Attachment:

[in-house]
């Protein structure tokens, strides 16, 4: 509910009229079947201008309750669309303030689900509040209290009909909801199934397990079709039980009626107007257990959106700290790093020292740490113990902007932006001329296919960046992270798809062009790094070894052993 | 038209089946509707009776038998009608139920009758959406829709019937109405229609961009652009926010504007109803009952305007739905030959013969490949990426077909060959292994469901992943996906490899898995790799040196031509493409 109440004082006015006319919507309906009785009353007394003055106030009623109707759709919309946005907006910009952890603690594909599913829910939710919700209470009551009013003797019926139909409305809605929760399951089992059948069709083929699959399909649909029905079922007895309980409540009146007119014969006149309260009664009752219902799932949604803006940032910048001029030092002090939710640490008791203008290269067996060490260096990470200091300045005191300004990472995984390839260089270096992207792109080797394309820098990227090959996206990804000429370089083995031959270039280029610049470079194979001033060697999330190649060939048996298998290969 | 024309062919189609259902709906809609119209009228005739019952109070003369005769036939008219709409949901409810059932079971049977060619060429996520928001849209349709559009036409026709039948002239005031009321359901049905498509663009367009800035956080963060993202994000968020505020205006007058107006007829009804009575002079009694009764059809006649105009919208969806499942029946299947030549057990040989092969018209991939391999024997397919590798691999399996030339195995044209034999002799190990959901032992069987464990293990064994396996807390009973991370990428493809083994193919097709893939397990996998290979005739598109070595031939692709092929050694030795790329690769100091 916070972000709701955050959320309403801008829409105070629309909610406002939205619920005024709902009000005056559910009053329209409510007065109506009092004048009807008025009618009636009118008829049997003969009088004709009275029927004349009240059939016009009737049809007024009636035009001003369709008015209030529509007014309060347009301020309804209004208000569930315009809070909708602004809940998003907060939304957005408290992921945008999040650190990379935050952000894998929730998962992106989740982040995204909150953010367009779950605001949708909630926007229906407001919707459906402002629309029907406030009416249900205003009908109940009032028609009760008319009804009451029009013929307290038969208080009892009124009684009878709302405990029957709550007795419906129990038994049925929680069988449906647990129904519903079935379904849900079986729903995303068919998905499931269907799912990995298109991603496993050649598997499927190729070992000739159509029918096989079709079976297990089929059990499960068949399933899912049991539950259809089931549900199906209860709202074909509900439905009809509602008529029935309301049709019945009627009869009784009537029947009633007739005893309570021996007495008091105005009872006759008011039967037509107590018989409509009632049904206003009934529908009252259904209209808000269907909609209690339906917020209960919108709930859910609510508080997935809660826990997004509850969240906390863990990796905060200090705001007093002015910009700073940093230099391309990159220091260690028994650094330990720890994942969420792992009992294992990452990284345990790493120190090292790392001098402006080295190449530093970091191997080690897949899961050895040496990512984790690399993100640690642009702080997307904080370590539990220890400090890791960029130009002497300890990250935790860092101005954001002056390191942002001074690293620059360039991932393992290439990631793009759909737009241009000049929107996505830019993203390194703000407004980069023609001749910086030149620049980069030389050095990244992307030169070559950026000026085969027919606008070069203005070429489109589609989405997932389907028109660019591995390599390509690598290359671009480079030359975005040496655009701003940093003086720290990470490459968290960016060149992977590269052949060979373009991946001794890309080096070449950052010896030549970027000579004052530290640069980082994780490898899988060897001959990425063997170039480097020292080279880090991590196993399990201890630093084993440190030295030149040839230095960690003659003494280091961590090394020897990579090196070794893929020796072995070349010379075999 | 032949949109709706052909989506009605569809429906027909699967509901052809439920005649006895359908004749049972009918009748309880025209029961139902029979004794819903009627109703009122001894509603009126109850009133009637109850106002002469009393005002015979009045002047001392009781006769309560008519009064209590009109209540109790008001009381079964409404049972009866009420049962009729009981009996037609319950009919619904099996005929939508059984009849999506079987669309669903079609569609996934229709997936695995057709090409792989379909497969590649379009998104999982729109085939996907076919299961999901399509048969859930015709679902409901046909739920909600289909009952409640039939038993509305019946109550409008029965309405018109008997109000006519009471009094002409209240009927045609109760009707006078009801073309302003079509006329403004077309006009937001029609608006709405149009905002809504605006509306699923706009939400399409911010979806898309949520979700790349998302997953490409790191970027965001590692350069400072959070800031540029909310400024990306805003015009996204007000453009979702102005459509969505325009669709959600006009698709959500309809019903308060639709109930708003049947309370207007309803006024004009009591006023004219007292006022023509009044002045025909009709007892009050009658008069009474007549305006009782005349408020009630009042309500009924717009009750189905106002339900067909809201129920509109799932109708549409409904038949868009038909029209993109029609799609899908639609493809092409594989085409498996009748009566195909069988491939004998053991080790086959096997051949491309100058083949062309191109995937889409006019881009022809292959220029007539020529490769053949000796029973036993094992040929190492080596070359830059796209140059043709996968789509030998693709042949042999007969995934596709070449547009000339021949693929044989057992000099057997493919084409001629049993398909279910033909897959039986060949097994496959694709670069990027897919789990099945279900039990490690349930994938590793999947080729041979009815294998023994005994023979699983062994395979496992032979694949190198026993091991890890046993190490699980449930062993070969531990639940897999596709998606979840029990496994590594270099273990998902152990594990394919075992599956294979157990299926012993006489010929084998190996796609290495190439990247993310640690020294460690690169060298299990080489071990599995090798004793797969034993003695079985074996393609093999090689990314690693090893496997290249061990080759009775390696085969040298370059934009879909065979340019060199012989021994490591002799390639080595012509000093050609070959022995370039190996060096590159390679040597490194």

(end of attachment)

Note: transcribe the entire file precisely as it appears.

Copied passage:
[in-house]
């Protein structure tokens, strides 16, 4: 509910009229079947201008309750669309303030689900509040209290009909909801199934397990079709039980009626107007257990959106700290790093020292740490113990902007932006001329296919960046992270798809062009790094070894052993 | 038209089946509707009776038998009608139920009758959406829709019937109405229609961009652009926010504007109803009952305007739905030959013969490949990426077909060959292994469901992943996906490899898995790799040196031509493409 109440004082006015006319919507309906009785009353007394003055106030009623109707759709919309946005907006910009952890603690594909599913829910939710919700209470009551009013003797019926139909409305809605929760399951089992059948069709083929699959399909649909029905079922007895309980409540009146007119014969006149309260009664009752219902799932949604803006940032910048001029030092002090939710640490008791203008290269067996060490260096990470200091300045005191300004990472995984390839260089270096992207792109080797394309820098990227090959996206990804000429370089083995031959270039280029610049470079194979001033060697999330190649060939048996298998290969 | 024309062919189609259902709906809609119209009228005739019952109070003369005769036939008219709409949901409810059932079971049977060619060429996520928001849209349709559009036409026709039948002239005031009321359901049905498509663009367009800035956080963060993202994000968020505020205006007058107006007829009804009575002079009694009764059809006649105009919208969806499942029946299947030549057990040989092969018209991939391999024997397919590798691999399996030339195995044209034999002799190990959901032992069987464990293990064994396996807390009973991370990428493809083994193919097709893939397990996998290979005739598109070595031939692709092929050694030795790329690769100091 916070972000709701955050959320309403801008829409105070629309909610406002939205619920005024709902009000005056559910009053329209409510007065109506009092004048009807008025009618009636009118008829049997003969009088004709009275029927004349009240059939016009009737049809007024009636035009001003369709008015209030529509007014309060347009301020309804209004208000569930315009809070909708602004809940998003907060939304957005408290992921945008999040650190990379935050952000894998929730998962992106989740982040995204909150953010367009779950605001949708909630926007229906407001919707459906402002629309029907406030009416249900205003009908109940009032028609009760008319009804009451029009013929307290038969208080009892009124009684009878709302405990029957709550007795419906129990038994049925929680069988449906647990129904519903079935379904849900079986729903995303068919998905499931269907799912990995298109991603496993050649598997499927190729070992000739159509029918096989079709079976297990089929059990499960068949399933899912049991539950259809089931549900199906209860709202074909509900439905009809509602008529029935309301049709019945009627009869009784009537029947009633007739005893309570021996007495008091105005009872006759008011039967037509107590018989409509009632049904206003009934529908009252259904209209808000269907909609209690339906917020209960919108709930859910609510508080997935809660826990997004509850969240906390863990990796905060200090705001007093002015910009700073940093230099391309990159220091260690028994650094330990720890994942969420792992009992294992990452990284345990790493120190090292790392001098402006080295190449530093970091191997080690897949899961050895040496990512984790690399993100640690642009702080997307904080370590539990220890400090890791960029130009002497300890990250935790860092101005954001002056390191942002001074690293620059360039991932393992290439990631793009759909737009241009000049929107996505830019993203390194703000407004980069023609001749910086030149620049980069030389050095990244992307030169070559950026000026085969027919606008070069203005070429489109589609989405997932389907028109660019591995390599390509690598290359671009480079030359975005040496655009701003940093003086720290990470490459968290960016060149992977590269052949060979373009991946001794890309080096070449950052010896030549970027000579004052530290640069980082994780490898899988060897001959990425063997170039480097020292080279880090991590196993399990201890630093084993440190030295030149040839230095960690003659003494280091961590090394020897990579090196070794893929020796072995070349010379075999 | 032949949109709706052909989506009605569809429906027909699967509901052809439920005649006895359908004749049972009918009748309880025209029961139902029979004794819903009627109703009122001894509603009126109850009133009637109850106002002469009393005002015979009045002047001392009781006769309560008519009064209590009109209540109790008001009381079964409404049972009866009420049962009729009981009996037609319950009919619904099996005929939508059984009849999506079987669309669903079609569609996934229709997936695995057709090409792989379909497969590649379009998104999982729109085939996907076919299961999901399509048969859930015709679902409901046909739920909600289909009952409640039939038993509305019946109550409008029965309405018109008997109000006519009471009094002409209240009927045609109760009707006078009801073309302003079509006329403004077309006009937001029609608006709405149009905002809504605006509306699923706009939400399409911010979806898309949520979700790349998302997953490409790191970027965001590692350069400072959070800031540029909310400024990306805003015009996204007000453009979702102005459509969505325009669709959600006009698709959500309809019903308060639709109930708003049947309370207007309803006024004009009591006023004219007292006022023509009044002045025909009709007892009050009658008069009474007549305006009782005349408020009630009042309500009924717009009750189905106002339900067909809201129920509109799932109708549409409904038949868009038909029209993109029609799609899908639609493809092409594989085409498996009748009566195909069988491939004998053991080790086959096997051949491309100058083949062309191109995937889409006019881009022809292959220029007539020529490769053949000796029973036993094992040929190492080596070359830059796209140059043709996968789509030998693709042949042999007969995934596709070449547009000339021949693929044989057992000099057997493919084409001629049993398909279910033909897959039986060949097994496959694709670069990027897919789990099945279900039990490690349930994938590793999947080729041979009815294998023994005994023979699983062994395979496992032979694949190198026993091991890890046993190490699980449930062993070969531990639940897999596709998606979840029990496994590594270099273990998902152990594990394919075992599956294979157990299926012993006489010929084998190996796609290495190439990247993310640690020294460690690169060298299990080489071990599995090798004793797969034993003695079985074996393609093999090689990314690693090893496997290249061990080759009775390696085969040298370059934009879909065979340019060199012989021994490591002799390639080595012509000093050609070959022995370039190996060096590159390679040597490194």